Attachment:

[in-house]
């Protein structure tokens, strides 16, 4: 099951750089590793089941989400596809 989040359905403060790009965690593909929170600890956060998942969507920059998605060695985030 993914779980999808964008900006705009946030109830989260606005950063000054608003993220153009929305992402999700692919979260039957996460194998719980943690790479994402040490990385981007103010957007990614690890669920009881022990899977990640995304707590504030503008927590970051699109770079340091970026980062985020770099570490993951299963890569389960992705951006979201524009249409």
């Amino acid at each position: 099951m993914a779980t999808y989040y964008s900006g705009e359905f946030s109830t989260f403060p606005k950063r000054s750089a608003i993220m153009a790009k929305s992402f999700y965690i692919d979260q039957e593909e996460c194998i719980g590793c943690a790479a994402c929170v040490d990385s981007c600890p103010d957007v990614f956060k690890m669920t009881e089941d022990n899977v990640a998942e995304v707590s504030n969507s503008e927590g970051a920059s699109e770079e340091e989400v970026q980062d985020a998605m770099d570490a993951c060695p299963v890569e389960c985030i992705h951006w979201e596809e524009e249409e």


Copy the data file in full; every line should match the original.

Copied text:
[in-house]
């Protein structure tokens, strides 16, 4: 099951750089590793089941989400596809 989040359905403060790009965690593909929170600890956060998942969507920059998605060695985030 993914779980999808964008900006705009946030109830989260606005950063000054608003993220153009929305992402999700692919979260039957996460194998719980943690790479994402040490990385981007103010957007990614690890669920009881022990899977990640995304707590504030503008927590970051699109770079340091970026980062985020770099570490993951299963890569389960992705951006979201524009249409």
């Amino acid at each position: 099951m993914a779980t999808y989040y964008s900006g705009e359905f946030s109830t989260f403060p606005k950063r000054s750089a608003i993220m153009a790009k929305s992402f999700y965690i692919d979260q039957e593909e996460c194998i719980g590793c943690a790479a994402c929170v040490d990385s981007c600890p103010d957007v990614f956060k690890m669920t009881e089941d022990n899977v990640a998942e995304v707590s504030n969507s503008e927590g970051a920059s699109e770079e340091e989400v970026q980062d985020a998605m770099d570490a993951c060695p299963v890569e389960c985030i992705h951006w979201e596809e524009e249409e």